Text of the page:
# How to solve equations like $2 \sin(x) = \cos(x)$

My mathbook tells me that it isn't possible to solve this:

$$2 \sin(x) = \cos(x)$$

But Wolfram Alpha gives the following answer:

$$x = 2\cdot\left(\pi n-\tan^{-1}(2\pm\sqrt{5})\right)$$

Is it possible to do this, without the help of a calculator?

• Well you can find $\tan x$ easily enough the way you've written it - have you got the question right. Commented Oct 12, 2015 at 19:34
• The way you wrote it would just be $\tan(x)=\frac 1 2$, so your answer would be $\arctan (\frac 1 2)$
– Alan
Commented Oct 12, 2015 at 19:36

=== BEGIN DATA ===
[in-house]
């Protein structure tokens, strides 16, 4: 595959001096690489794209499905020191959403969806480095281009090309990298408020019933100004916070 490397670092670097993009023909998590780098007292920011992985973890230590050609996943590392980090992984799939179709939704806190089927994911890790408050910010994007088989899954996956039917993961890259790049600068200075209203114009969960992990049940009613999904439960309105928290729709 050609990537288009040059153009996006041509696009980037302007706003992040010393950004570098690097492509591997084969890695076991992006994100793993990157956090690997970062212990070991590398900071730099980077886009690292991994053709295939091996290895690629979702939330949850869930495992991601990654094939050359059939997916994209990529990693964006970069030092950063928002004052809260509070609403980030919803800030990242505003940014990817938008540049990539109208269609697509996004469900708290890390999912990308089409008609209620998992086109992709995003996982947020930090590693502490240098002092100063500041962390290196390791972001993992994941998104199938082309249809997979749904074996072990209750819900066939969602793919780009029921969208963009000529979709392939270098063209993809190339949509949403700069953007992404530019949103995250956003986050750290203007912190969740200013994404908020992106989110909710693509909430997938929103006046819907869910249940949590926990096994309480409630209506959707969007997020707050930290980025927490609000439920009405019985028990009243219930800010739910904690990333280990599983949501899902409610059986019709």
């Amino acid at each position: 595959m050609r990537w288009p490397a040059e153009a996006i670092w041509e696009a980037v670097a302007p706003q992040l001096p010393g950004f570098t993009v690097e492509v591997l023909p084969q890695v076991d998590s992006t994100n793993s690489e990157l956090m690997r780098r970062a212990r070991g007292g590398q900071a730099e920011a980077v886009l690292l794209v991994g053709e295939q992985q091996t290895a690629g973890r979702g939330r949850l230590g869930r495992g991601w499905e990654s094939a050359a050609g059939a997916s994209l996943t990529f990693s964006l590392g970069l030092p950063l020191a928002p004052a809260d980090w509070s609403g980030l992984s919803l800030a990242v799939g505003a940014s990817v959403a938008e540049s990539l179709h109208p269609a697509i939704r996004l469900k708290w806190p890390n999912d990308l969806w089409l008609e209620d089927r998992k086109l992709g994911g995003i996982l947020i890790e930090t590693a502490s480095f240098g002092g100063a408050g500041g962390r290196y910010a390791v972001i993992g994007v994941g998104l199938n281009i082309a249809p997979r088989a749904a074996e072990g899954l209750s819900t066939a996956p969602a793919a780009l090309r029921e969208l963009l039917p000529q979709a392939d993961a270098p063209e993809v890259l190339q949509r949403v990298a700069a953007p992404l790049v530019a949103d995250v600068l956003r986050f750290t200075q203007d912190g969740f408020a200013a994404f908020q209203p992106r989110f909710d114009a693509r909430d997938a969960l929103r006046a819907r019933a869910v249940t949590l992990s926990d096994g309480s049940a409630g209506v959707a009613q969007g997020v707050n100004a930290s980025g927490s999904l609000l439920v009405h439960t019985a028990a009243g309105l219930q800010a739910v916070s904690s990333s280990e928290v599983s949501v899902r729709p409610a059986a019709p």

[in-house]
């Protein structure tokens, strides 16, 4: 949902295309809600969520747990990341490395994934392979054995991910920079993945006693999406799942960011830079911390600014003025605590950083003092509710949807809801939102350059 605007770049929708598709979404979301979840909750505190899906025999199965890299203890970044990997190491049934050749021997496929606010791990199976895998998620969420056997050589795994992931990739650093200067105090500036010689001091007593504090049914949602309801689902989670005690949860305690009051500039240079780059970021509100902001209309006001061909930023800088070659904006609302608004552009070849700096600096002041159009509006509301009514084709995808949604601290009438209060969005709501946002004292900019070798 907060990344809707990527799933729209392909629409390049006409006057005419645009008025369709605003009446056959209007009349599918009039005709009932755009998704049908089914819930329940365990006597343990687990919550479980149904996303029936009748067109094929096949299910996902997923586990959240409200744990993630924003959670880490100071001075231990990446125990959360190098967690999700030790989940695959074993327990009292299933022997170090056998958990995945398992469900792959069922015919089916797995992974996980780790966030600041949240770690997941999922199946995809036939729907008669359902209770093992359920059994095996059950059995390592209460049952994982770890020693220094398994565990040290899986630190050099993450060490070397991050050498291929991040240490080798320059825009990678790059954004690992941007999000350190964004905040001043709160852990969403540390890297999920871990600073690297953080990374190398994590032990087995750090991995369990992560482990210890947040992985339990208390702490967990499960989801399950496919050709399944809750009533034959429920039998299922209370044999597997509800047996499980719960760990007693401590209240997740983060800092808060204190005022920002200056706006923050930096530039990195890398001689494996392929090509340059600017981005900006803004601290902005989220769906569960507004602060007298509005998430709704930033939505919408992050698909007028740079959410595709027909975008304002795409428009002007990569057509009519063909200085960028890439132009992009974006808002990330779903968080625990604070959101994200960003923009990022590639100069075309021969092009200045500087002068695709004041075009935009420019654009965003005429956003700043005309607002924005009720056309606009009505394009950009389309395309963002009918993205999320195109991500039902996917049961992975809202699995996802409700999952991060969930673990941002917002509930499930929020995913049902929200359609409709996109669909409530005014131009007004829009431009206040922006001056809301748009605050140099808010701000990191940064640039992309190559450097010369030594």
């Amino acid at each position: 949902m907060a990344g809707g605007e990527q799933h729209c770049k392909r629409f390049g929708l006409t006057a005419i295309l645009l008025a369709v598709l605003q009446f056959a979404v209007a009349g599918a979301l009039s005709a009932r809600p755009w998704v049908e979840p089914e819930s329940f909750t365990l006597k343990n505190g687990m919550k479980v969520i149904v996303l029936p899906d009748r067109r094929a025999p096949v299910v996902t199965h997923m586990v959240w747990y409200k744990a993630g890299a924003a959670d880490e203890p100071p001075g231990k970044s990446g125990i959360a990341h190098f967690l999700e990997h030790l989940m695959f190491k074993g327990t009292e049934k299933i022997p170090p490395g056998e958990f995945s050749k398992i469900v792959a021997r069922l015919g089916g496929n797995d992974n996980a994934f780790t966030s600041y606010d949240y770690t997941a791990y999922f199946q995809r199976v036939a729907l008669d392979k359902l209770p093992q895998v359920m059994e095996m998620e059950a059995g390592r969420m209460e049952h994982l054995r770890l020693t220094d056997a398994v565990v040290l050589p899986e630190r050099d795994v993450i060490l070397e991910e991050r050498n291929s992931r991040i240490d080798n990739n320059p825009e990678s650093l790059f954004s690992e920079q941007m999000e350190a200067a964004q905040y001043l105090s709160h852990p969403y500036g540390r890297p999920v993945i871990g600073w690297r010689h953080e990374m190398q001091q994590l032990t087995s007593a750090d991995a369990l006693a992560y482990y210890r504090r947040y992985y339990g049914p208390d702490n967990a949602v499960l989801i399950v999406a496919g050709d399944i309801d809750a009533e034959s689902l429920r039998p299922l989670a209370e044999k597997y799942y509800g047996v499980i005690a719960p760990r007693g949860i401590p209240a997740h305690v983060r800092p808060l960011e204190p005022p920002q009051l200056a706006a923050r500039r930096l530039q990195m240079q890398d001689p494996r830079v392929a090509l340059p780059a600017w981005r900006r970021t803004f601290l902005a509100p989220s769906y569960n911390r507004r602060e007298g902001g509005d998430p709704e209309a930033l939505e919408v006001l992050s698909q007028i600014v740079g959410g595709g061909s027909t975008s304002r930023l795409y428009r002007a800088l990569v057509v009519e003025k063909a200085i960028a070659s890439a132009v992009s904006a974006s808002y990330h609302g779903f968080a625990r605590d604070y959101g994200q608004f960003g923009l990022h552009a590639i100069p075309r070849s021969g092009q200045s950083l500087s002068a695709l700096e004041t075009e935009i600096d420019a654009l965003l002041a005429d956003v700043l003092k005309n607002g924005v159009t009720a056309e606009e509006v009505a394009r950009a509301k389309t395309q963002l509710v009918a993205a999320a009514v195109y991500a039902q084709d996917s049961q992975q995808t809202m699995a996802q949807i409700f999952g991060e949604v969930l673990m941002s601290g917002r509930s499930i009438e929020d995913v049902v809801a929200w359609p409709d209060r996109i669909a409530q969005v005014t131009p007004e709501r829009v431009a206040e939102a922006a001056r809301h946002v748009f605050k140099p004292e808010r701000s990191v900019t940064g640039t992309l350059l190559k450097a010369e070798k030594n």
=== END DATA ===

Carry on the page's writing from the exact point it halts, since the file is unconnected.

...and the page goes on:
• (...together with the solutions obtained by exploiting the symmetry of the tangent function.) Commented Oct 12, 2015 at 19:36
• Is the question, then, how does one show that WolframAlpha's expression is the solution (or equivalently, equivalent to the solution described here in the comments)? Commented Oct 12, 2015 at 19:38
• Are both answers correct then? Commented Oct 12, 2015 at 19:44

One way can be using $$\tan\frac x2=t$$ so $$\sin x=\frac{2t}{1+t^2}$$ and $$\cos x=\frac{1-t^2}{1+t^2}$$.
Here $$2 \sin x= \cos x$$ implies $$t^2+4t-1=0$$ from which $$\tan \frac x2=2\pm\sqrt{5}$$. Hence the answer of Wolfram.